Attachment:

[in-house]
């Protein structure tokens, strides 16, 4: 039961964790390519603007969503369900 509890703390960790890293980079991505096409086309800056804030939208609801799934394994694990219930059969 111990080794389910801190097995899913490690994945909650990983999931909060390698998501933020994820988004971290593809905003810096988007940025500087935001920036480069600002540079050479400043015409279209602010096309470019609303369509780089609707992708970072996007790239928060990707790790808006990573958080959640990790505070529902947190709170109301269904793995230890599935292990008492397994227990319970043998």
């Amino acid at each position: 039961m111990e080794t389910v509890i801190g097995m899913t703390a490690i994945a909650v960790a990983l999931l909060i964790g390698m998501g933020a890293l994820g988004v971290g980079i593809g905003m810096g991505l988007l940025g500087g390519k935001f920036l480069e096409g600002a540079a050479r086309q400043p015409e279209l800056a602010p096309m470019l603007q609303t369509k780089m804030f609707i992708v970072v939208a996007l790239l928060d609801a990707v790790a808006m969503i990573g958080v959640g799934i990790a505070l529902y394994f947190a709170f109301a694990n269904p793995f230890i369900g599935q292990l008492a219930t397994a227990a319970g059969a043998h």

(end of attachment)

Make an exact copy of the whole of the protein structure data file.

[in-house]
């Protein structure tokens, strides 16, 4: 039961964790390519603007969503369900 509890703390960790890293980079991505096409086309800056804030939208609801799934394994694990219930059969 111990080794389910801190097995899913490690994945909650990983999931909060390698998501933020994820988004971290593809905003810096988007940025500087935001920036480069600002540079050479400043015409279209602010096309470019609303369509780089609707992708970072996007790239928060990707790790808006990573958080959640990790505070529902947190709170109301269904793995230890599935292990008492397994227990319970043998």
């Amino acid at each position: 039961m111990e080794t389910v509890i801190g097995m899913t703390a490690i994945a909650v960790a990983l999931l909060i964790g390698m998501g933020a890293l994820g988004v971290g980079i593809g905003m810096g991505l988007l940025g500087g390519k935001f920036l480069e096409g600002a540079a050479r086309q400043p015409e279209l800056a602010p096309m470019l603007q609303t369509k780089m804030f609707i992708v970072v939208a996007l790239l928060d609801a990707v790790a808006m969503i990573g958080v959640g799934i990790a505070l529902y394994f947190a709170f109301a694990n269904p793995f230890i369900g599935q292990l008492a219930t397994a227990a319970g059969a043998h």